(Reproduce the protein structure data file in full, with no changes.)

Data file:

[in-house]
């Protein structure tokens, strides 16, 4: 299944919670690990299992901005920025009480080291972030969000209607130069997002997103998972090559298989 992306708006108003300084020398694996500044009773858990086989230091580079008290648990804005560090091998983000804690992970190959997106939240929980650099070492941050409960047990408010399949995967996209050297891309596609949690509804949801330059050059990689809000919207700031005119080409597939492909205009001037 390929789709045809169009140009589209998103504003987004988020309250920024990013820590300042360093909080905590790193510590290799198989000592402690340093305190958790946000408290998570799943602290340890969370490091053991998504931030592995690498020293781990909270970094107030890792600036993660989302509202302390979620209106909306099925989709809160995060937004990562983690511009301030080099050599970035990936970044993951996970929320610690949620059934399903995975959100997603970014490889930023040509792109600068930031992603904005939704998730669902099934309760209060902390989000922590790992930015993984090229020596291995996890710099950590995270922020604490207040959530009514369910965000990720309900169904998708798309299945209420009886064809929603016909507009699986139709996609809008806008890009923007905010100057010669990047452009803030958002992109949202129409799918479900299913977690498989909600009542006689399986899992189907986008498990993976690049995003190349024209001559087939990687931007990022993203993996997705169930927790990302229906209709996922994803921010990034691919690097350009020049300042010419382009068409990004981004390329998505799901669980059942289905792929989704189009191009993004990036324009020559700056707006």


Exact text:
[in-house]
């Protein structure tokens, strides 16, 4: 299944919670690990299992901005920025009480080291972030969000209607130069997002997103998972090559298989 992306708006108003300084020398694996500044009773858990086989230091580079008290648990804005560090091998983000804690992970190959997106939240929980650099070492941050409960047990408010399949995967996209050297891309596609949690509804949801330059050059990689809000919207700031005119080409597939492909205009001037 390929789709045809169009140009589209998103504003987004988020309250920024990013820590300042360093909080905590790193510590290799198989000592402690340093305190958790946000408290998570799943602290340890969370490091053991998504931030592995690498020293781990909270970094107030890792600036993660989302509202302390979620209106909306099925989709809160995060937004990562983690511009301030080099050599970035990936970044993951996970929320610690949620059934399903995975959100997603970014490889930023040509792109600068930031992603904005939704998730669902099934309760209060902390989000922590790992930015993984090229020596291995996890710099950590995270922020604490207040959530009514369910965000990720309900169904998708798309299945209420009886064809929603016909507009699986139709996609809008806008890009923007905010100057010669990047452009803030958002992109949202129409799918479900299913977690498989909600009542006689399986899992189907986008498990993976690049995003190349024209001559087939990687931007990022993203993996997705169930927790990302229906209709996922994803921010990034691919690097350009020049300042010419382009068409990004981004390329998505799901669980059942289905792929989704189009191009993004990036324009020559700056707006």